Ah, so you’re a homebody. And we already know you’re in love. So, are you a cook or do you order in?
I do cook.

What do you make?
It’s kind of boring. Vegetables. Fish. Healthy. That’s the way I eat.

You’re right, that’s boring. How about three words that describe you?
I feel like I’ve answered that question so many times that I should have a go-to three things…hmmmm…

Forgetful?
Ha! Yes, forgetful… I’m nice. And, I don’t know. Without sounding pretentious, maybe well-read.

Who are your favorite authors?
It’s hard to choose. I like a lot of the Russians. Norman Mailer. He’s one of my favorites.

Do you go to the theater?
You know, I used to. Especially in France. I used to go see a lot of plays. But I don’t go that much anymore. Which is a shame. And I think about it a lot. The fact that I should go to more plays.

Going back to feminism. Taking into consideration recent and current events--do you have advice for women your age? What should they do now? What do they DO with this situation?
I think joining a women’s group is really important. Because there are a lot of actions we can actually take, concrete things we can do. Which can get overwhelming, because there is so much information out there. But joining a women’s group can be great. It helps you kind of stick together, gives you the feeling of being in it together. It feels so lonely, in a sense. Pain in general I think is just a really lonely thing. Joining a group is great, getting out there, you know, marching, that’s really important. It’s nice, because I think people are actually getting the idea that it takes more than a hashtag to actually move things. I think we’re moving in a good direction, like we’re on a good path.

Now for more shallow questions. Do you have a current fashion obsession? Something you just got, something you want?
Honestly, I like Dior’s whole spring collection, and also the haute couture.

Well, now you get to wear Dior all the time, so that works.
Seriously! It’s a beautiful company and I have always liked their clothes, but Maria’s clothes resonate with me so much more than past designers. Other current obsessions? Hmmm. You know, I’m really a denim and T-shirt girl, so I’m happy Dior’s making some great T-shirts.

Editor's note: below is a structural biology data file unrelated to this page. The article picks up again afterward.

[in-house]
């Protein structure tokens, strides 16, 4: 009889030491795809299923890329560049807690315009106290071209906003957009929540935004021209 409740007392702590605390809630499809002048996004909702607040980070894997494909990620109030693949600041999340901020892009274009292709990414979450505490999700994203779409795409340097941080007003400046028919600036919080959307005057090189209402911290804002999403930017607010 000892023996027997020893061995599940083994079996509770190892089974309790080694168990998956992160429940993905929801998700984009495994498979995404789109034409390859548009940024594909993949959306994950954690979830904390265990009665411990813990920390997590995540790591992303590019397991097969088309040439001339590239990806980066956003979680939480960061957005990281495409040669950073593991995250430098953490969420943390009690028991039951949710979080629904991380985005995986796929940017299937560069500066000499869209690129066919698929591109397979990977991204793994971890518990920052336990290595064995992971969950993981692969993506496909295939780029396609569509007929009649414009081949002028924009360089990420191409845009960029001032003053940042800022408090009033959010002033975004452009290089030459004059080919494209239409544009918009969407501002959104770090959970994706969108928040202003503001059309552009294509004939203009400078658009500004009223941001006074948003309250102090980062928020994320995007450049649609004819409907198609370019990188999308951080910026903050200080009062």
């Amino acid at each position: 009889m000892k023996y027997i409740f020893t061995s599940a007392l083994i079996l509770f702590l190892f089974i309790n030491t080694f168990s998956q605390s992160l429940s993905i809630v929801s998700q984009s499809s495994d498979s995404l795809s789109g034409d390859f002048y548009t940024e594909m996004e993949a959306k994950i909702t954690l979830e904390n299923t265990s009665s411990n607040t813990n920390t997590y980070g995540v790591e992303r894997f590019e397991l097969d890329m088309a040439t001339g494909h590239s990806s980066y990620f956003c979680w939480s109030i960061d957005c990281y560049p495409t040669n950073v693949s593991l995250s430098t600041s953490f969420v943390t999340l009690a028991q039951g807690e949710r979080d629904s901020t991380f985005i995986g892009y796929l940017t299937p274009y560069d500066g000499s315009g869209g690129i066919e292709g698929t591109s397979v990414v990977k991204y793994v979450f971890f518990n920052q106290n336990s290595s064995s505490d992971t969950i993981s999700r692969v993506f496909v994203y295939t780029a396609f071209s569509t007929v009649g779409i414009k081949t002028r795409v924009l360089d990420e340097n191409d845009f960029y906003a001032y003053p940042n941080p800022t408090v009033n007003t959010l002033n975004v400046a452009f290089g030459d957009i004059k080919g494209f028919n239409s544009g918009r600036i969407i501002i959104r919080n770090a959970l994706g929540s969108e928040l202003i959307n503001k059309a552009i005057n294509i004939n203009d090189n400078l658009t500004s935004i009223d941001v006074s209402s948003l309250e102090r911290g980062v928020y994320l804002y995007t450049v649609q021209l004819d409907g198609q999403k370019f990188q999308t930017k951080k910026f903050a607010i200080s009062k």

High heels or flats?
I like both. I wear flats more. I love slides. Give me a slide with a sock. My friends had to do a full intervention last year because I was wearing Birkenstocks and socks in November. They were like, chill, Camille. Oh my gosh, I know! My new obsession--Elder Statesman cashmere socks are my favorite ever. And Beatrice Valenzuela slides.

Any secret French beauty tips or skincare weapons?
I think less is more. I love beauty, and I love trying out products. I’m kind of a sucker, so I would ask everyone what they recommend and go try it. So for a second, I was putting 200 things on my face, and I was breaking out and my skin got really sensitive. So I narrowed it down and now, I know minimal product works better for me.

Favorite physical feature?
Well, I love an imperfection, so I love when my freckles come out when it’s sunny.

Least favorite?
Oh, girl, where do I start? No, you know, I’ve accepted the way I look.

A woman you admire, past or present?
I have really amazing girlfriends. There’s a lot I admire about them. One of my best friends, Lauren Cohan, is a director. She’s killing it in, let’s face it, a very masculine industry. And she’s not killing it by not by being, excuse my language, a bitch or trying to act like a man. She’s the most lovely, sensitive, feminine human. And that resonates with me. I like that she doesn’t pretend to be anyone else, and keeps it real.

Well, after speaking with you, I think you’re the perfect Poison Girl. You know, I’m a hundred years older than you are, and I wore the original Poison when I was in high school. The new juice is fresher, younger, a little less sultry. And I love the name, and the girl-power message.
I think I relate to her in the sense that my freedom is everything. Even though it’s a relaunch of a perfume that’s been around a while, it feels so contemporary and of the time.

In one of the videos, you give a hot dancer guy a Poison Kiss. So dare I ask, who do you want to give a Poison Kiss to?
Oh my God, Paul Rudd!